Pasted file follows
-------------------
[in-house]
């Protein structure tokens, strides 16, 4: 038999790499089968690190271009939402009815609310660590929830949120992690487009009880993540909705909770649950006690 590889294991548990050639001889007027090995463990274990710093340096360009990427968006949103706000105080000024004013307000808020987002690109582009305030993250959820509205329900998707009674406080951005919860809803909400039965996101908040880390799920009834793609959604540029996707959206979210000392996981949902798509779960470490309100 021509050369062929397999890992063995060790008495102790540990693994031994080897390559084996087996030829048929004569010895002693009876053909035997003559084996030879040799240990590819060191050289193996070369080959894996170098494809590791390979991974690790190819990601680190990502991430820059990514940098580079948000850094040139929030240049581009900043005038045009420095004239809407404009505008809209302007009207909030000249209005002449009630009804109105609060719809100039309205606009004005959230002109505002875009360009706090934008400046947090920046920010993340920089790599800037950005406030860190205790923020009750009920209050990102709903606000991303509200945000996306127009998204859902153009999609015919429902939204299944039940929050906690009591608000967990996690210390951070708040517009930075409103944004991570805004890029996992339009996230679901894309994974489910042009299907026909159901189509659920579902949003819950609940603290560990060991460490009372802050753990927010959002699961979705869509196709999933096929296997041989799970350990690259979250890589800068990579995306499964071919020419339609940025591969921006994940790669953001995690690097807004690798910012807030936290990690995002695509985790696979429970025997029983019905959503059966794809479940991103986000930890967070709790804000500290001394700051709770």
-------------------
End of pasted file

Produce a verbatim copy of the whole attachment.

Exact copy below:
[in-house]
């Protein structure tokens, strides 16, 4: 038999790499089968690190271009939402009815609310660590929830949120992690487009009880993540909705909770649950006690 590889294991548990050639001889007027090995463990274990710093340096360009990427968006949103706000105080000024004013307000808020987002690109582009305030993250959820509205329900998707009674406080951005919860809803909400039965996101908040880390799920009834793609959604540029996707959206979210000392996981949902798509779960470490309100 021509050369062929397999890992063995060790008495102790540990693994031994080897390559084996087996030829048929004569010895002693009876053909035997003559084996030879040799240990590819060191050289193996070369080959894996170098494809590791390979991974690790190819990601680190990502991430820059990514940098580079948000850094040139929030240049581009900043005038045009420095004239809407404009505008809209302007009207909030000249209005002449009630009804109105609060719809100039309205606009004005959230002109505002875009360009706090934008400046947090920046920010993340920089790599800037950005406030860190205790923020009750009920209050990102709903606000991303509200945000996306127009998204859902153009999609015919429902939204299944039940929050906690009591608000967990996690210390951070708040517009930075409103944004991570805004890029996992339009996230679901894309994974489910042009299907026909159901189509659920579902949003819950609940603290560990060991460490009372802050753990927010959002699961979705869509196709999933096929296997041989799970350990690259979250890589800068990579995306499964071919020419339609940025591969921006994940790669953001995690690097807004690798910012807030936290990690995002695509985790696979429970025997029983019905959503059966794809479940991103986000930890967070709790804000500290001394700051709770």